The NFU, UK Irrigation Association and others have warned that farming must receive its fair share of water if the country experiences a drought this summer.
According to reports, after one of the driest winters in 20 years, more than four-fifths of the country’s rivers have fallen to abnormally low levels and there are growing concerns about the potential impact of dry weather on farmers and growers.
NFU Vice President Guy Smith said, “The situation is patchy with farmers, particularly in the South and East, reporting as low as 10% of their expected March and April rainfall. While decent rains in May and June will put many crops back on track, some crops like spring barley have clearly already lost their full potential. Some farmers and growers are looking at the ‘changeable’ forecast for the end of this week hoping it brings much needed rain.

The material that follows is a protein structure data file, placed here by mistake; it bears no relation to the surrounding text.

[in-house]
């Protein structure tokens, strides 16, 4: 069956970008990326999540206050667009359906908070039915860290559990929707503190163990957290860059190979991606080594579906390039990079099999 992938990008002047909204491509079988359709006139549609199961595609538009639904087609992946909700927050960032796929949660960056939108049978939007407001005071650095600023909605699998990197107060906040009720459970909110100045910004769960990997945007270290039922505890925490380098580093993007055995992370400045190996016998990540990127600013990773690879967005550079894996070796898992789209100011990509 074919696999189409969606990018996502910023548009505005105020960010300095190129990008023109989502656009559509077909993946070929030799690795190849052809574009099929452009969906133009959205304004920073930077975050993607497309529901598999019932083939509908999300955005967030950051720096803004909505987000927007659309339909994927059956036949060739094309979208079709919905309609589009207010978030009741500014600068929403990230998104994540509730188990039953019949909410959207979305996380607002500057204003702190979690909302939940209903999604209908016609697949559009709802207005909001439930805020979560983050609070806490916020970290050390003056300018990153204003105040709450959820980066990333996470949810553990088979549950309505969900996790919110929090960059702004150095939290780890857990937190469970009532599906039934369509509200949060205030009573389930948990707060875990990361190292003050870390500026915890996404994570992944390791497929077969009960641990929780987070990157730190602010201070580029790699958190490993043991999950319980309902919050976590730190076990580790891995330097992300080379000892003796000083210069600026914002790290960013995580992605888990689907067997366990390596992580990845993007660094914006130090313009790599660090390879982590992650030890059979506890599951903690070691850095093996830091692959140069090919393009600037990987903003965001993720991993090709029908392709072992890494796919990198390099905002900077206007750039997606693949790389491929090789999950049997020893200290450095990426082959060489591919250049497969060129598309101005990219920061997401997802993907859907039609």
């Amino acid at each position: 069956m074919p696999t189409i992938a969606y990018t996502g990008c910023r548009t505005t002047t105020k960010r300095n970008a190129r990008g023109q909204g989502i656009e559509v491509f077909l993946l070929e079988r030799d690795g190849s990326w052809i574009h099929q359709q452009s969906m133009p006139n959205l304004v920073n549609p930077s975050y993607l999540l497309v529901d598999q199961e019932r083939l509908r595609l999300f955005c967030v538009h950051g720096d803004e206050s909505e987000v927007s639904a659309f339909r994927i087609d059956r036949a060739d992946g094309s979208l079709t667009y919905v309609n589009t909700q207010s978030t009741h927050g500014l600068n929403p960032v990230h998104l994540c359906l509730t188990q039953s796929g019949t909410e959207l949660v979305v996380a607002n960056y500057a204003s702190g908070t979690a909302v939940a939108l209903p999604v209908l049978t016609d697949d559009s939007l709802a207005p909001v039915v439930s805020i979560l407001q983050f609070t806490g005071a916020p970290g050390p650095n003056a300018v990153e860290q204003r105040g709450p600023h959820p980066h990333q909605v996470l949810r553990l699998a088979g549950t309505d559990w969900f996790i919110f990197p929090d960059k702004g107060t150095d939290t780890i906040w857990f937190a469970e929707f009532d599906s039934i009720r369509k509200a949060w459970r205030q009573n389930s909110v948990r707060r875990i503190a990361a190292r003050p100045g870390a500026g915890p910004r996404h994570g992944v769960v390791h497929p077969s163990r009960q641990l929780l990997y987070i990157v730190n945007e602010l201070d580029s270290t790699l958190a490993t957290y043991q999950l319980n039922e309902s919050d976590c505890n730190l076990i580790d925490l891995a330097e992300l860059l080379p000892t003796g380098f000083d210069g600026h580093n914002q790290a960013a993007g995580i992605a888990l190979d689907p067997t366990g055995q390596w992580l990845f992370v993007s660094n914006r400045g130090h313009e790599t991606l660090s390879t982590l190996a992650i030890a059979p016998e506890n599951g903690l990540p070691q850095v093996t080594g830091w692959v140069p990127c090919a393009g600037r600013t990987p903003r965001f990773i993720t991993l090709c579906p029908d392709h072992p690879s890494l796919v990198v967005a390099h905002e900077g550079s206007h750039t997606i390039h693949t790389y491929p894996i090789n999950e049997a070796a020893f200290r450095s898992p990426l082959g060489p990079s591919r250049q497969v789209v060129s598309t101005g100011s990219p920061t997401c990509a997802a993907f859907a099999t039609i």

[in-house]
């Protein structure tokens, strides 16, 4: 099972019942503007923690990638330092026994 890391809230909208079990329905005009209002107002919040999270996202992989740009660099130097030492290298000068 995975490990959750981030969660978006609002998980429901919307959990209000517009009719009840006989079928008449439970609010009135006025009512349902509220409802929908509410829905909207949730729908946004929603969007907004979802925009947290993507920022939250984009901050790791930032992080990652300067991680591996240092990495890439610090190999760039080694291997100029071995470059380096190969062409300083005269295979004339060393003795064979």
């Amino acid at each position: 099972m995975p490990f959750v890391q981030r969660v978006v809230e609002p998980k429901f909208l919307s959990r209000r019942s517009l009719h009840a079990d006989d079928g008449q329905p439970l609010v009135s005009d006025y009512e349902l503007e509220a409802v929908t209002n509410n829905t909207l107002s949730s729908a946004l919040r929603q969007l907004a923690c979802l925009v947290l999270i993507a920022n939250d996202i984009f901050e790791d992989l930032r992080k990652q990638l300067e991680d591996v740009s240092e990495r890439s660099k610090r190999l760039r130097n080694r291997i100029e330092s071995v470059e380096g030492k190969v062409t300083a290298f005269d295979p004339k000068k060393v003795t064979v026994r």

“We are growing increasingly concerned about the fruit and vegetable sector, but reservoirs are full and abstracted water sources are still available, albeit at lower than normal levels. Water transfer operations for irrigation in the Stour Marsh and Romney catchment area in Kent started six weeks earlier than usual, so we are expecting early demand for water from soft fruit growers.”
Melvyn Kay, Executive Secretary of the UKIA commented that some of the press coverage appeared alarmist, but added, “UKIA will be meeting with the Environment Agency, other members of the Water for Food Group next week to be briefed on the situation.”